Tuesday, May 12, 2009

Military Needs New Strategy for Present, Future Threats, General Says

By Gerry J. Gilmore
American Forces Press Service

VIRGINIA BEACH, Va., May 12, 2009 - The U.S. military requires a new, grand strategy to address today's complex security threats as well as tomorrow's challenges, a senior U.S. military officer said here today.

"We have a real need for a grand strategy; any analysis shows that we have that need," Marine Corps Gen. James N. Mattis, commander of U.S. Joint Forces Command, told attendees at the annual Joint Warfighting Conference held here today through May 14.

Based in Norfolk, Va., Joint Forces Command is one of the 10 unified combatant commands, and it is the primary U.S. military force provider. Mattis wears a second hat as NATO's supreme allied commander for transformation.

The U.S. military's previous grand strategy was based on containment of the Soviet Union, Mattis said, noting that threat ended with the fall of the Berlin Wall in 1989.

However, today's national security environment is much more complex than that of 20 years ago, Mattis said. The emergence of global terrorism, the likelihood that weaker or failed states will rely on a mix of conventional and unconventional forces, known as hybrid warfare, to battle U.S. forces, and the possibility that a near-peer competitor may one day challenge U.S. national security interests, he said, are driving efforts to develop a new, balanced and comprehensive strategy that addresses all of those scenarios.

"Our predicaments today are complex, but I do not believe they are more complex than many that civilizations have faced in the past," Mattis said.

President Barack Obama and Defense Secretary Robert M. Gates are addressing how the military will confront terrorist threats that exist in Afghanistan and Pakistan, Mattis said, through a multi-faceted strategy that employs military, political, diplomatic, economic development and other components.

Joint Forces Command is working with senior civilian and military leaders and allies, Mattis said, to develop an overarching, grand strategy that addresses current threats, such as terrorism, as well as future threats. Mattis said his organization is revising its Joint Operating Environment report, known as the JOE, which predicts potential threats to U.S. national security in the years ahead.

The current JOE report, Mattis said, predicts a future of persistent conflict and hybrid enemy threats, global instability, increasing access to weapons of mass destruction, the rise of regional state and nonstate actors, and the unpredictability of security threats.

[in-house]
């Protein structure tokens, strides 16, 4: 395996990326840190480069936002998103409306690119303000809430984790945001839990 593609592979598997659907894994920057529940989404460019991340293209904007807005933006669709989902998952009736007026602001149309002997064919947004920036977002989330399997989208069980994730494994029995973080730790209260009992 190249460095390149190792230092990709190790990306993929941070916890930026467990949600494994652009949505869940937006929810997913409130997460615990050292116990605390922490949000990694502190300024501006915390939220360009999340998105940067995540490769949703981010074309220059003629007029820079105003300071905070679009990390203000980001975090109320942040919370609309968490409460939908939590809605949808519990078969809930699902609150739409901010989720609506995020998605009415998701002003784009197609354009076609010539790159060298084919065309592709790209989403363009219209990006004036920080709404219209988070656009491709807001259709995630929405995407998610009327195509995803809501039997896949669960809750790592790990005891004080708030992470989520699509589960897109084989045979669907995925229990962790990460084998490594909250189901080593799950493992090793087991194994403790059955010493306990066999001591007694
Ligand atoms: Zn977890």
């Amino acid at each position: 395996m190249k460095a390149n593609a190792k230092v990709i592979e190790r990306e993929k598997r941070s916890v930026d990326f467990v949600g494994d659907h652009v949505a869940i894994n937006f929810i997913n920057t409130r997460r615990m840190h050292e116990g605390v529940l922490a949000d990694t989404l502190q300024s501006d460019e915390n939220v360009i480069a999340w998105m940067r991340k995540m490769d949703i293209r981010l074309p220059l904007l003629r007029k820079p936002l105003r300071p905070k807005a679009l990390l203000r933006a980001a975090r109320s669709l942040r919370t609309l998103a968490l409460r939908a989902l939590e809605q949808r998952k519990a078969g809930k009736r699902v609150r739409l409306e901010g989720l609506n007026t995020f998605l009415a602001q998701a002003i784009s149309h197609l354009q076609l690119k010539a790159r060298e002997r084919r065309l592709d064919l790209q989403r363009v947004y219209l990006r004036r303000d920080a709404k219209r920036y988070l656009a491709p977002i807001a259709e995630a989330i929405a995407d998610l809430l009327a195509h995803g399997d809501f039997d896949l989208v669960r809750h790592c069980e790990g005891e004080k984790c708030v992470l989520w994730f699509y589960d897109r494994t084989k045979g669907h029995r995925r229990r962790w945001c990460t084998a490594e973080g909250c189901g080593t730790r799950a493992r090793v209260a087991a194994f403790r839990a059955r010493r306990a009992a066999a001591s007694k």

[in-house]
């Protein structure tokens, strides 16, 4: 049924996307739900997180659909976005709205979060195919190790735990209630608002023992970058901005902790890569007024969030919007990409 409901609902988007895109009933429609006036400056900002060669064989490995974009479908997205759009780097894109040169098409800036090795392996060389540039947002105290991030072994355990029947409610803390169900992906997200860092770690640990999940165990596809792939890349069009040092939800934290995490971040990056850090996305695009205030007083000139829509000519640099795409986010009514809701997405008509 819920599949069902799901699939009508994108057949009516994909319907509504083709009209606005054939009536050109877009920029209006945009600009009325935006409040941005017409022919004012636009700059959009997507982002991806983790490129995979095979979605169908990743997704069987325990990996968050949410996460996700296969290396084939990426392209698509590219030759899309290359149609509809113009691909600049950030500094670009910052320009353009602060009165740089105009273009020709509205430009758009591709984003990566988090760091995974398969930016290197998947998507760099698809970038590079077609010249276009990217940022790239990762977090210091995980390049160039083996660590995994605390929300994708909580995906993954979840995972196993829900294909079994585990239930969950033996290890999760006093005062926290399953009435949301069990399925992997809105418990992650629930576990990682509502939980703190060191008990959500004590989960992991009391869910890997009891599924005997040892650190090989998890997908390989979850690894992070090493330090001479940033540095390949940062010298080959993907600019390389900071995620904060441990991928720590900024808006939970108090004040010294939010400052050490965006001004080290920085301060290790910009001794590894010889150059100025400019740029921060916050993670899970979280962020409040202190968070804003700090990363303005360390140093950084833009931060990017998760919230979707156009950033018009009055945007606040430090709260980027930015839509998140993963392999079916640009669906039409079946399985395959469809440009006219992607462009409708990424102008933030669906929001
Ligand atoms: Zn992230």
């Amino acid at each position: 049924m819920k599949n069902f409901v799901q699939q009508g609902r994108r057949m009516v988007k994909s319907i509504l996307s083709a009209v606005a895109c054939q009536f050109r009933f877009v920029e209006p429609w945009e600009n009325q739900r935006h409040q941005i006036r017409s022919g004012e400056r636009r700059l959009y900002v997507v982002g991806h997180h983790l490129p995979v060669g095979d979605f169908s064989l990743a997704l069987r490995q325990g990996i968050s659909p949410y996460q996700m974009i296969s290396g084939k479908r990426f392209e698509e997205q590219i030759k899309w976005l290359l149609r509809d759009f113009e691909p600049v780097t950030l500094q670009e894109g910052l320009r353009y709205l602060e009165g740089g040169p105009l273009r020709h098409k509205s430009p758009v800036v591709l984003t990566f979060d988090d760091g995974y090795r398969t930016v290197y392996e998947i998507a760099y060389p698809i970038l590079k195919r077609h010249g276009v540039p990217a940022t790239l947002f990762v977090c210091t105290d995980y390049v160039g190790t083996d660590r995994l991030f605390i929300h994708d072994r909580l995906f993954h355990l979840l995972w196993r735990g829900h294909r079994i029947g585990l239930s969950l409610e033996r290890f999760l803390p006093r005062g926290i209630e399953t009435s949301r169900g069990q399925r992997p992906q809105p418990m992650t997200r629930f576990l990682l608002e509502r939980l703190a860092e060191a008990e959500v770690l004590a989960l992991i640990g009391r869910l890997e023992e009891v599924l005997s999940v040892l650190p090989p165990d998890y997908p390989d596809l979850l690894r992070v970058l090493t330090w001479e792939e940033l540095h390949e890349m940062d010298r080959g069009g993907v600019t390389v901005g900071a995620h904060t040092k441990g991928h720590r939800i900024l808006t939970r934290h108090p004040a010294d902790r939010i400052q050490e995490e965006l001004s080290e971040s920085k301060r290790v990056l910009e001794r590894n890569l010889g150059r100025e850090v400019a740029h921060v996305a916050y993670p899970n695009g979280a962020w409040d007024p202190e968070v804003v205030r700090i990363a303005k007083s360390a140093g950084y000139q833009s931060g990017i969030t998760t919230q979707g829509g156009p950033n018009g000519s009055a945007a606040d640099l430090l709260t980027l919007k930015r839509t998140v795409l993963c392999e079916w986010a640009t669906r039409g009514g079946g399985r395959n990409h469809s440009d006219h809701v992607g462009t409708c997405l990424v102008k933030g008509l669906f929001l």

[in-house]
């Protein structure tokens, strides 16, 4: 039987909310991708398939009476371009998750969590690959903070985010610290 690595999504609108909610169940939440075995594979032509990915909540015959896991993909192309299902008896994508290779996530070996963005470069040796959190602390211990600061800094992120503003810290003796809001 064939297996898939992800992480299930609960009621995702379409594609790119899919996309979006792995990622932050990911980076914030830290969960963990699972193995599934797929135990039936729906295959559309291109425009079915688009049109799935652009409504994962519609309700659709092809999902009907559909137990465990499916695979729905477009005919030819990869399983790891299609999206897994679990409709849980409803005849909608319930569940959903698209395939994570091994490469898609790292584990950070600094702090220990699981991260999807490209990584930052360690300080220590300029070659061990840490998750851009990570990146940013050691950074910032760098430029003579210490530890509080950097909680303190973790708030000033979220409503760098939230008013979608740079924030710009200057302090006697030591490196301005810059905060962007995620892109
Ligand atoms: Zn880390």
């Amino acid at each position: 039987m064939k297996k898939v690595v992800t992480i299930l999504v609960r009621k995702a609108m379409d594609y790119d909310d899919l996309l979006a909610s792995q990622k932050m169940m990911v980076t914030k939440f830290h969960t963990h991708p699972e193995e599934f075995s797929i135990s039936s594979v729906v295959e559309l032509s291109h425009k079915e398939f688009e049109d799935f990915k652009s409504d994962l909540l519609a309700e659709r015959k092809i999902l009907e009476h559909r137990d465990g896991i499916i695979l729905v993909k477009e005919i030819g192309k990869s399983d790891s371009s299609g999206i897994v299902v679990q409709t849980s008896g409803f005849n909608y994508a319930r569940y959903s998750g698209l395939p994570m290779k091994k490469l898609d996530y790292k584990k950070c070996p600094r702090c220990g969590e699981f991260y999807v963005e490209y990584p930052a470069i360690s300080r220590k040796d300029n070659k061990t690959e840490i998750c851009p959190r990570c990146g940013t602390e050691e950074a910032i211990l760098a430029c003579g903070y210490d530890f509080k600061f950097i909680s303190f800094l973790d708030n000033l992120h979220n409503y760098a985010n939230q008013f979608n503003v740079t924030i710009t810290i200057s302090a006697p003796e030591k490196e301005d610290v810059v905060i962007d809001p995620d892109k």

Input from the JOE influences the Quadrennial Defense Review, a congressionally mandated report prepared every four years that also seeks to predict future threats while balancing military capabilities to confront them, he said.

The companion piece to the JOE, known as the Capstone concept for joint operations, Mattis said, represents Chairman of the Joint Chiefs of Staff Navy Adm. Mike Mullen's vision for how the joint force will operate in the future, and it provides proposed solutions to envisioned security threats presented in the JOE. The Capstone also is used to guide U.S. military force experimentation and development efforts, he added.

The JOE outlines the possible problems or threats confronting U.S. joint military forces in the future, Mattis explained, while the Capstone concept presents proposed solutions.

In about two weeks, Mattis said, U.S. war gamers will begin experimenting with the Capstone concept's solutions "to see if we got it right."

The upcoming experiments, the general said, will feature scenarios that pit U.S. joint forces against three types of enemies: a globally-networked terrorist threat, a peer competitor, and a failed or failing state.

The JOE report, the Capstone concept and the war games are used to help answer questions that are important to U.S. national security, Mattis said.

"That is," he said, "how to maintain our conventional and nuclear superiority -- behind which the international community derives great benefit -- while we build a joint force that can equally checkmate and defeat irregular threats."

Related Sites: U.S. Joint Forces Command

Related Articles:
Pentagon Begins New Quadrennial Defense Review, Nuclear Posture Review
Military Must Develop Irregular Warfare Capability, Commander Says

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